Greg Camalier’s debut feature, Muscle Shoals, charts the unlikely story of a sleepy Alabama town that emerged as the creative epicentre for a signature sound coveted by some of the greatest musicians of all-time.
Remarkably the distinctively southern and heavily blues-influenced soulfulness that seeped out of Muscle Shoals, emanated from five white session musicians and one visionary record producer. Under the steely supervision of the inimitable Rick Hall, The Swampers, consisting of Barry Beckett on keyboard, organist Spooner Oldham, Roger Hawkins on the drums, guitarist Jimmy Johnson, and bassist David Hood, were the improbable yet integral foundation of the distinctive and much sought-after musical authenticity, that would become revered as “the Muscle Shoals sound”.
A plethora of important artists, from a spectrum as diverse as Wilson Pickett, The Rolling Stones, Etta James, Percy Sledge, Jimmy Cliff, Paul Simon, Rod Stewart, Paul Anka and Lynyrd Skynyrd, made the musical crusade to Muscle Shoals, with aspirations of capturing what Aretha Franklin describes as the “greasy” sound.
It was the latter’s iconic recording session at Fame Studios in 1967, delightfully recalled in this documentary, which cemented Muscle Shoals’ musical legend. It was here, under the astute production of Hall and abetted by the unique musical dexterity of the Swampers, that Franklin’s searing potential was realised when they cut the enchantingly seductive, ‘I Never Loved a Man (The Way I loved You)’.
Camalier’s enthralling film is at its best when the focus is on these hugely iconic moments in popular culture. First-hand accounts from Franklin, poeticising about the “the turning point in my career”, to Mick Jagger championing the ineffable atmosphere nurtured by Hall, are beautifully supplemented by bewitching archival footage that allows the myth of Muscle Shoals to come alive.
A gnarled Keith Richards rues the fact that having recorded Brown Sugar and Wild Horses at Muscle Shoals Sound Studio, the splinter studio formed by the Swampers when they split from Hall, the Stones never managed to return. This insight is cleverly juxtaposed by grainy footage of Jagger and Richards in all their anarchic, peacocking glory, revelling in their newly discovered sound.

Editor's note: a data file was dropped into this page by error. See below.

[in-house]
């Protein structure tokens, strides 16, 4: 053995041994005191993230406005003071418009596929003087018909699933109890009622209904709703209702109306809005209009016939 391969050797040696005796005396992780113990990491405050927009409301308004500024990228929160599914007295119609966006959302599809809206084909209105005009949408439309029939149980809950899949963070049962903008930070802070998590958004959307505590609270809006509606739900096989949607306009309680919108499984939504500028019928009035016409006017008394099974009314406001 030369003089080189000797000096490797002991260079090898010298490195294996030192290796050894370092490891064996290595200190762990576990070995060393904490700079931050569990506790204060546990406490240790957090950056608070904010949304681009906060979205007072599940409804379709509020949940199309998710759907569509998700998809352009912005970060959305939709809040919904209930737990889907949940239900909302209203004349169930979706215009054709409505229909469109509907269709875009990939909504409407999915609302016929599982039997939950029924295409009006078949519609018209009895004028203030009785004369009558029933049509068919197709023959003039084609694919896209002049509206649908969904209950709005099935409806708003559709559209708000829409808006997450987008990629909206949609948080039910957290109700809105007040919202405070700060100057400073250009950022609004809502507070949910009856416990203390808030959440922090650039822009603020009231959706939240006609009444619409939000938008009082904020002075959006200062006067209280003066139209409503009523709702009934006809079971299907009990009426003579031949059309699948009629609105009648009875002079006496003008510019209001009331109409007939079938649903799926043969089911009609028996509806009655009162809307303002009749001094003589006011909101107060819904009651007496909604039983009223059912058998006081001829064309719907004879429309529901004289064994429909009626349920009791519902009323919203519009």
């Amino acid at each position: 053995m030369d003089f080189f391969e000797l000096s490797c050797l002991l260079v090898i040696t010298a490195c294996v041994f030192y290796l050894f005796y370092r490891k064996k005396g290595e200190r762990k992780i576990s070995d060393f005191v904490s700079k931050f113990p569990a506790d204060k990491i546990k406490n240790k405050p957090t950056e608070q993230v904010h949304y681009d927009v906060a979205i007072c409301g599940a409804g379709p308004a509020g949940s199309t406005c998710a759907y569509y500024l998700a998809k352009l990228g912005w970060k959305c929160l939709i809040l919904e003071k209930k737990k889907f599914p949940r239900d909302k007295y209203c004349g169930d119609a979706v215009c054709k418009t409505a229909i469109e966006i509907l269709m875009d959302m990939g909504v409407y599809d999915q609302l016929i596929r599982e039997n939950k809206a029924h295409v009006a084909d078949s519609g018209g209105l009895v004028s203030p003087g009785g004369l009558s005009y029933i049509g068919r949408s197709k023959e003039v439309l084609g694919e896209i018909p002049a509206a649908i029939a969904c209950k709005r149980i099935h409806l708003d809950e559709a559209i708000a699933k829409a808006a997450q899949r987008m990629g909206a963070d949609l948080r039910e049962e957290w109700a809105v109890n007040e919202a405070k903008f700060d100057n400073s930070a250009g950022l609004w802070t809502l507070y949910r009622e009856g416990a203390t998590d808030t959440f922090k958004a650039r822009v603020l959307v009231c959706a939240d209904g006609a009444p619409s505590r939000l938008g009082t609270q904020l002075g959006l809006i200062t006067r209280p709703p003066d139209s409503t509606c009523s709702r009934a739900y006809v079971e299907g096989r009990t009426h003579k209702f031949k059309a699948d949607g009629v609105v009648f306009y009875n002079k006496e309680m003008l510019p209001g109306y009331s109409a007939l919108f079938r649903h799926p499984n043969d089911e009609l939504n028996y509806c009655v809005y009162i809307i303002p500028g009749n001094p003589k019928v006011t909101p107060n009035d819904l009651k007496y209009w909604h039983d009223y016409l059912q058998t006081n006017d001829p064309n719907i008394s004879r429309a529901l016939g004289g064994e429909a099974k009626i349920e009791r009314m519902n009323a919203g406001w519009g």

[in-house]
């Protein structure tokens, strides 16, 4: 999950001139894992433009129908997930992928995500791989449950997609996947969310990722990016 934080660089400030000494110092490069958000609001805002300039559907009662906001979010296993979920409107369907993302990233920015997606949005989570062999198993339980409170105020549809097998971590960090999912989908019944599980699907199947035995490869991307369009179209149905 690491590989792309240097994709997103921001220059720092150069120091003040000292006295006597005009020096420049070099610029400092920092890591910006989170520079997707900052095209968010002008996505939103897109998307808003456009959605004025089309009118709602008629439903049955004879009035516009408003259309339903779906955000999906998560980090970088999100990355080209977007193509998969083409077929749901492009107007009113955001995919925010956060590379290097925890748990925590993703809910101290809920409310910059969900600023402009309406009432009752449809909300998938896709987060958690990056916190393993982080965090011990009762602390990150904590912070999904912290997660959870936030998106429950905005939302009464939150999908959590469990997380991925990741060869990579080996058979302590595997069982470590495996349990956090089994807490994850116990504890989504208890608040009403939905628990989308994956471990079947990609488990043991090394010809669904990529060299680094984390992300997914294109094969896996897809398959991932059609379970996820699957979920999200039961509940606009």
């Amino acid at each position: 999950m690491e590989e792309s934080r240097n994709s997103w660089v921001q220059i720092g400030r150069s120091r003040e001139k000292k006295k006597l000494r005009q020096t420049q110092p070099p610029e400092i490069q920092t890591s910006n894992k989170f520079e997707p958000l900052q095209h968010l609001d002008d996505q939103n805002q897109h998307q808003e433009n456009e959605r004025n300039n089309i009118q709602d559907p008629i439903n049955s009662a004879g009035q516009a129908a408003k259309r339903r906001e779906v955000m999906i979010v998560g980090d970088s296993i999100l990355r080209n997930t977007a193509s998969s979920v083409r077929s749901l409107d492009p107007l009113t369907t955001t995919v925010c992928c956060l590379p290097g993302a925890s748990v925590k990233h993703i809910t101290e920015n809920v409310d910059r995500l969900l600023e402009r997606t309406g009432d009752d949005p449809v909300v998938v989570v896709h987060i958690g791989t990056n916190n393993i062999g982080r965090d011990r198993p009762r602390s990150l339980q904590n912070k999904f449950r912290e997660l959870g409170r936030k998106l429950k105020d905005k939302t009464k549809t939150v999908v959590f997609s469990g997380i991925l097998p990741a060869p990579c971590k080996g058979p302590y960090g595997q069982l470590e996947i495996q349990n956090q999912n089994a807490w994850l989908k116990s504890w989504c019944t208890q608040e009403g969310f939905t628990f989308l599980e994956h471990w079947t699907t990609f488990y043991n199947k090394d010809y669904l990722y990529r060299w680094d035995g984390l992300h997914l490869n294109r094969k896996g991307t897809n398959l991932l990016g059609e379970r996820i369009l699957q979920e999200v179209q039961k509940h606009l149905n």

It’s an exquisitely shot spectacle and Camalier with his director of photography, Anthony Arendt, have effortlessly captured the sweaty and atmospheric Deep South. The lingering shots of the roaring Tennessee River and its lusciously green surroundings are stunning in their execution, and although they are perhaps a little bewildering in their frequency, they successfully manage to portray the magical qualities associated with these muggy enclaves. The Yuchi Indians that once inhabited Muscle Shoals affectionately referred to the thunderous waters of the Tennessee as, ‘The Singing River’, and the evocative cinematography is an aesthetic nod to the shoals’ mythological virtue.
It is by no means flawless; the film is often distracted by the various, albeit interesting, narratives that meander their way through Fame and the Muscle Shoals Sound Studio. Some of the major themes are given little context, such as the issue of race. Where music transcended racial tension within the innocuous aforementioned studios, Alabama remained one of the most segregated states in America and yet this contradiction is only occasionally alluded to. Camalier chooses instead to retain focus on the Muscle Shoals sound and any lack of refinement is forgotten amid the simply spellbinding music.
Whether it’s Wilson Pickett’s thumping, ‘Land of 1000 Dances’, or Percy Sledge’s seminal, ‘When a Man Loves a Woman,’ Muscle Shoals boasts one of the most phenomenal and exhilarating soundtracks. The music reverberates through this always engaging documentary like the Tennessee River through Muscle Shoals, making it a worthy ode to an enchanting place.